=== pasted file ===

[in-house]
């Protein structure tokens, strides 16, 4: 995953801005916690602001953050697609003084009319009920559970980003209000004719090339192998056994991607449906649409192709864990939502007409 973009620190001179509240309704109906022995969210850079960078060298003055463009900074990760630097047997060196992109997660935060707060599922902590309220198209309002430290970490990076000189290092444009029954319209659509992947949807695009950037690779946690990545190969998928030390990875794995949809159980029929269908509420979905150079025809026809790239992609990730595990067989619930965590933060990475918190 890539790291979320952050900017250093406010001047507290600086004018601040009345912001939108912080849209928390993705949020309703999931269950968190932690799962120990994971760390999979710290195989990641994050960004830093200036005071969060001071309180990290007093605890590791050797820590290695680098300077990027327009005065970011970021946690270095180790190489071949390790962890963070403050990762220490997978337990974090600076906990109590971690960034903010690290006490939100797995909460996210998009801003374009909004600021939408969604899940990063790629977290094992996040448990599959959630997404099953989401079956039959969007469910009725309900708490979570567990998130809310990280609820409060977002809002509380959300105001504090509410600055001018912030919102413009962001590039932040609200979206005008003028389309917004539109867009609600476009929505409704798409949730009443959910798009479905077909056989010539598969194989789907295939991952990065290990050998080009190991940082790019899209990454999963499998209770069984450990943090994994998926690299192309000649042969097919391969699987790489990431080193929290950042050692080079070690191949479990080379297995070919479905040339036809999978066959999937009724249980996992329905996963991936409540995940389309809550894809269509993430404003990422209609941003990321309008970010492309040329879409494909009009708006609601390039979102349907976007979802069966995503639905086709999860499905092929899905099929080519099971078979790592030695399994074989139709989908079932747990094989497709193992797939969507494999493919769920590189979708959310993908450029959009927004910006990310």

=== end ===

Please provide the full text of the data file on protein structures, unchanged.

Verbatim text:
[in-house]
């Protein structure tokens, strides 16, 4: 995953801005916690602001953050697609003084009319009920559970980003209000004719090339192998056994991607449906649409192709864990939502007409 973009620190001179509240309704109906022995969210850079960078060298003055463009900074990760630097047997060196992109997660935060707060599922902590309220198209309002430290970490990076000189290092444009029954319209659509992947949807695009950037690779946690990545190969998928030390990875794995949809159980029929269908509420979905150079025809026809790239992609990730595990067989619930965590933060990475918190 890539790291979320952050900017250093406010001047507290600086004018601040009345912001939108912080849209928390993705949020309703999931269950968190932690799962120990994971760390999979710290195989990641994050960004830093200036005071969060001071309180990290007093605890590791050797820590290695680098300077990027327009005065970011970021946690270095180790190489071949390790962890963070403050990762220490997978337990974090600076906990109590971690960034903010690290006490939100797995909460996210998009801003374009909004600021939408969604899940990063790629977290094992996040448990599959959630997404099953989401079956039959969007469910009725309900708490979570567990998130809310990280609820409060977002809002509380959300105001504090509410600055001018912030919102413009962001590039932040609200979206005008003028389309917004539109867009609600476009929505409704798409949730009443959910798009479905077909056989010539598969194989789907295939991952990065290990050998080009190991940082790019899209990454999963499998209770069984450990943090994994998926690299192309000649042969097919391969699987790489990431080193929290950042050692080079070690191949479990080379297995070919479905040339036809999978066959999937009724249980996992329905996963991936409540995940389309809550894809269509993430404003990422209609941003990321309008970010492309040329879409494909009009708006609601390039979102349907976007979802069966995503639905086709999860499905092929899905099929080519099971078979790592030695399994074989139709989908079932747990094989497709193992797939969507494999493919769920590189979708959310993908450029959009927004910006990310």